Tuesday, December 26, 2017

Feminism and Birthrates

As I’ve written about in the past, by my reckoning the direst problem of our time is that the west is not having enough children to replace itself. It is literally dying out. To make matters worse, the distribution of birthrates seems significantly dysgenic. It is the rich and educated who are having the least children. We are not just shrinking, we are getting dumber to boot. If you doubt me, I’ll gladly stake a wager on whether you should expect to see more articles about “The Flynn Effect” or “The Reverse Flynn Effect” over the next 20 years. One does not have to be a HBD fanatic to observe that, if current trends continue, it is hard to see a scenario where this ends well.

And, as far as I can tell, we don’t really know why all this is happening, though of course there are theories. Some parts, as I’ve noted, are purely technological. We have much better birth control technology, which means that those people who are inclined to not have children have a much easier time of arranging this. We’ve short-circuited evolution’s link between having sex and having children, so we do the former, but not the latter.

But there’s another part that missing in the previous analysis. Even among the couples that do want to have kids, there’s an increasing sense that they can’t afford to have as many as they’d want. The cost of raising them has gotten too high, both in terms of money and time. For today, let’s just focus on the money aspect (with the acknowledgement that this almost certainly doesn't explain the whole thing).

While it’s worth taking this complaint seriously, it sounds very odd at a first glance. Society is immensely richer than it was a hundred years ago. We have a lot more labor-saving technology, and ipads and televisions to entertain children. How is it that the cost has not only gone up, but gone up so much that it overwhelms the increase in income, resulting in the budget set allowing for fewer children under current preferences?

Part of this is just a raised set of standards. When people lived in primitive societies, often everyone in a family slept in the same room and the same bed. A hundred years ago, it was entirely normal for children to share bedrooms for years at a time. Now, it’s considered vaguely odd for middle class children to not have their own bedrooms for their whole life. So people acting as if it’s better for the child not to exist in the first place than to have to share a bedroom. Hey, I didn’t say it made sense, but that’s the implication.

If children are expensive, what are the costs that make it that way? By my reckoning, the two biggest costs are schooling and housing. The two are correlated. Part of the cost of schooling is being able to afford a house in a good school district, which makes it harder for people to just buy a bigger house in a cheap area. The alternative is to spring for private school, which is even worse for birthrates, since this adds a fixed per-child cost.

The sheer mendacity of the social discourse about “good schools” makes it hard for people to even explain what it is they’re after. Part of the demand comes from delusion about the idea that schools with good educational outcomes get results solely from good teachers and more resources, as if the quality of the student body had nothing to do with it. Partly it comes from a realistic appreciation about what the student body’s qualities have to do with the chances your kid ends up being friends with drug dealers and gang bangers, or just gets beaten up at school.

But whatever the reason, it’s deemed very important to be in a good school district, so there’s lots of demand for houses in these areas.

And a similar geographic aspect is present in the demand for housing itself we described. If it’s hard to afford a big house with a bedroom for every child, is this because the cost of construction has gone up? Not really – building technologies keep getting cheaper.

No, houses are expensive because of land. You might be able to afford a big house. You just can’t afford one in any place you’d like to live. Schooling is expensive because it is assigned by school district, which is also based on land. If there were more selective, entrance-exam public schools, a lot of this pressure might be alleviated. But disparate impact related hysteria being what it is, land is the currency of our time for schooling.

Land is interesting, because it’s almost the classic example of a positional good. There is a certain amount of beachfront real estate in Los Angeles, Miami and the Hamptons. The ability to make more of it is approximately zero. The best land will end up being held by whoever the richest people in the area are at the time. Whether the society is rich or poor, someone will get to look at the ocean view, and the ocean isn’t much different than it was in 1950. As more money comes in, this will simply drive up the price, because the supply is highly inelastic. In one sense, you can build skyscrapers so lots of people live there. This solves the problem of getting to look at the ocean, but not the school district problem whereby the new entrants will be poorer than those who would live there if it’s only single family dwellings. So for the school district problem, it’s even more of a positional good problem.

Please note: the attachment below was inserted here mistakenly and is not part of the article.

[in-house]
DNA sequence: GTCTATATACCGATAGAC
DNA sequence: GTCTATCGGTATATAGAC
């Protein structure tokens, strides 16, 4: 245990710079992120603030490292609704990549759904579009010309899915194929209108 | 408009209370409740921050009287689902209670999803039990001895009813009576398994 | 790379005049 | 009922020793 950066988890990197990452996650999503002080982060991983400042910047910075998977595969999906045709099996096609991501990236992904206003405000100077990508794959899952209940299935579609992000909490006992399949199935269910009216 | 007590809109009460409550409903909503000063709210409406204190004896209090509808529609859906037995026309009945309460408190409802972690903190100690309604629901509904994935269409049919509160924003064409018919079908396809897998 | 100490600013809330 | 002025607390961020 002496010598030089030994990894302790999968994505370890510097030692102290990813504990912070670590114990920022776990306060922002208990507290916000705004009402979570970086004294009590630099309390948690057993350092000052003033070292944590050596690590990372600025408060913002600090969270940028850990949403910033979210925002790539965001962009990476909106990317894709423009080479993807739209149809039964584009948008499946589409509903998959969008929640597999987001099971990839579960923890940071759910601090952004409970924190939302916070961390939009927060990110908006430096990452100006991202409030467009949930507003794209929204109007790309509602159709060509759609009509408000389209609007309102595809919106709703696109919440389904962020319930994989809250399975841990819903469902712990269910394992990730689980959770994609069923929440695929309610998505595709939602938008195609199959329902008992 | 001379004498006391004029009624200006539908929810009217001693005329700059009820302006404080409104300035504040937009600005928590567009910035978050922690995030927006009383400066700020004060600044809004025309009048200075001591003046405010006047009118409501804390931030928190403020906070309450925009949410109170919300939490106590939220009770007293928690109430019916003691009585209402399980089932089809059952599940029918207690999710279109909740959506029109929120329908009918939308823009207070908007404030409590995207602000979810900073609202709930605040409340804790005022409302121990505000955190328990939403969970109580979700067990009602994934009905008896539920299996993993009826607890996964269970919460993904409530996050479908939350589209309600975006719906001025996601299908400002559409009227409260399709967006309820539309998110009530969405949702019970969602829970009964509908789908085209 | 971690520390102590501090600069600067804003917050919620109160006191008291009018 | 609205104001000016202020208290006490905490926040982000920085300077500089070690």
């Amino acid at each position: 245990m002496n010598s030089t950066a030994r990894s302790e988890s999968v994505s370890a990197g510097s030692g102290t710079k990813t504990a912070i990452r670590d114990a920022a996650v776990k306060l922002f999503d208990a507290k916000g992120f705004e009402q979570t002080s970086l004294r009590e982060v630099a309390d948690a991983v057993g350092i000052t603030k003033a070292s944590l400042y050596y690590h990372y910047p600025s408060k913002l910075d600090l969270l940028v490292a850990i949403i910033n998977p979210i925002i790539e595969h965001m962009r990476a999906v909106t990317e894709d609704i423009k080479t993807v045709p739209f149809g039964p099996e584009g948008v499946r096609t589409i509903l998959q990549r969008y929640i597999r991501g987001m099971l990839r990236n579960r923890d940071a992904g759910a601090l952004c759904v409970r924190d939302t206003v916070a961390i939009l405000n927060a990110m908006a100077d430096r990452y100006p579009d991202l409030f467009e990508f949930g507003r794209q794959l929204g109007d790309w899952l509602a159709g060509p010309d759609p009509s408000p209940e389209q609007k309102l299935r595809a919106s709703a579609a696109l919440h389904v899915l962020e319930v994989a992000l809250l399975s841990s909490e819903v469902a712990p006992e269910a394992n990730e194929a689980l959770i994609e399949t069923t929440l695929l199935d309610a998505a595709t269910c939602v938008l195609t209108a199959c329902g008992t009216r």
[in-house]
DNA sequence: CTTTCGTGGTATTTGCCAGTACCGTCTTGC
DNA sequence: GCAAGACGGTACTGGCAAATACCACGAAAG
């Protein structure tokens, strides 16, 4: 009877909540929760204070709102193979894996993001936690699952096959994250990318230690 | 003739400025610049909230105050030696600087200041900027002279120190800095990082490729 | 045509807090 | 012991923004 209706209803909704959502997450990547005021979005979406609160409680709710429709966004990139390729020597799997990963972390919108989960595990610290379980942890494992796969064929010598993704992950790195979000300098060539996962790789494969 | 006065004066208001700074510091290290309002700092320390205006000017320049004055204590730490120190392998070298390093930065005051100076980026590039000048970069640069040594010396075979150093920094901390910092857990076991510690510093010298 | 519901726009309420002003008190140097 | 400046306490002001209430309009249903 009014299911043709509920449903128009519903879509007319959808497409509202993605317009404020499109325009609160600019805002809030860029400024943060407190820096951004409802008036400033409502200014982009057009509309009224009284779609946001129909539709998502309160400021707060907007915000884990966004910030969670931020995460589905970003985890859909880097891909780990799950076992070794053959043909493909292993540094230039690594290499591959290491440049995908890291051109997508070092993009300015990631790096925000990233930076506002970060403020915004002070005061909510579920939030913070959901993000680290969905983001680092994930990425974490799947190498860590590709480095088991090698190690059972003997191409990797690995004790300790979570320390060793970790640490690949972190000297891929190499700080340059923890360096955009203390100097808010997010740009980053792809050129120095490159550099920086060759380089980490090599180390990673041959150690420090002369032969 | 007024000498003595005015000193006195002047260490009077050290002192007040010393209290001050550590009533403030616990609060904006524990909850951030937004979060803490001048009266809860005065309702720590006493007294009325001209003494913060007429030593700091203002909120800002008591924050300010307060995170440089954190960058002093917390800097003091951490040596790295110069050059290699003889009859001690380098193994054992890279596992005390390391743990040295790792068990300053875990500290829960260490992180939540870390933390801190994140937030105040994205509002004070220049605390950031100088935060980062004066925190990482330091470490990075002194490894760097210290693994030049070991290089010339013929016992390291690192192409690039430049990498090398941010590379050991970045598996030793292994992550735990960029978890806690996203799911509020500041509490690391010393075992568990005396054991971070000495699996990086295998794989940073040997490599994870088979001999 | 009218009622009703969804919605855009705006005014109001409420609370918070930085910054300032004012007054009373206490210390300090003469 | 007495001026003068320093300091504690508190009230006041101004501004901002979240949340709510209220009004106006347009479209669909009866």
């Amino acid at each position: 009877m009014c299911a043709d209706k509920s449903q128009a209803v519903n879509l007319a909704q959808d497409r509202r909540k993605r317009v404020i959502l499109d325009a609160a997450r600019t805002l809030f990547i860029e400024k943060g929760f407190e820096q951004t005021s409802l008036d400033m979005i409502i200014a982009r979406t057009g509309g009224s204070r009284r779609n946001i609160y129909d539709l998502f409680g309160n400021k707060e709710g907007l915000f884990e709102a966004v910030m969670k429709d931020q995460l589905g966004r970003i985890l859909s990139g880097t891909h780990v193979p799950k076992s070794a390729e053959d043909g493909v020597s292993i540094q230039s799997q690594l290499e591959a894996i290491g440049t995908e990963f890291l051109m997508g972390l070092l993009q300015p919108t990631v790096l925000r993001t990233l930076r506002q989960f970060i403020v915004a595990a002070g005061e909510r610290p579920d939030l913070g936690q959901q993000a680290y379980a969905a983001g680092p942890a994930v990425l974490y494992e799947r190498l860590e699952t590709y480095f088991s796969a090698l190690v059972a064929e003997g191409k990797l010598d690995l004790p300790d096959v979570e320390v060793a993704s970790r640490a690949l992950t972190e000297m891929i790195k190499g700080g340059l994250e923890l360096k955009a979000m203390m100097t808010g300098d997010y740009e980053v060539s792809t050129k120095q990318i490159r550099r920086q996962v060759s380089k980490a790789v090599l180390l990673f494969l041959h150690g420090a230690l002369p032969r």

And this is where feminism comes in.

Because the patriarchy, even in its relatively mild 1950s form, acted like a fairly strong co-ordinating mechanism whereby we all agreed that only 50% of us were going to work. For positional goods, if we all co-ordinate to do exactly 50% as much work, we end up holding exactly the same land as before – the ordering of who is rich and poor doesn’t change, and neither does the mapping between the richest and the best land.

In theory, you could get a similar effect with a rule that said that only one partner in a marriage was allowed to work (regardless of who it was), and everyone had to be married. In practice, even putting aside the desirability of this in terms of men vs women doing the child raising, and the relative complexity of trying to co-ordinate on this alternative, I don’t know how much difference this would make. Gary Becker famously noted that assortative matching between high income potential women and high income potential men (for any number of reasons, from preferences on down) means that the number of cases where the women would be the optimal choice to be a sole worker would likely be a lot lower than 50%, provided that men enjoy some income advantage. In other words, the “one worker per married couple”, if enforced, would mostly end up as only having the man working.

Either way, the norm that, in general, women don’t work, was a reasonably strong Schelling point around which to co-ordinate. As long as everyone stuck to the deal, you could afford exactly the same house and school district as before, but now there was someone at home to make dinner, keep the house clean, look after the kids when they came home from school.

As the Schelling point collapsed, we got the school district arms race. The first couple to have dual incomes can move up a long way in the school district / land rat race, but it wasn’t stable. Other people joined in, and before you know it, everyone has to have two incomes just to afford the same house that they would have had before under a single income model.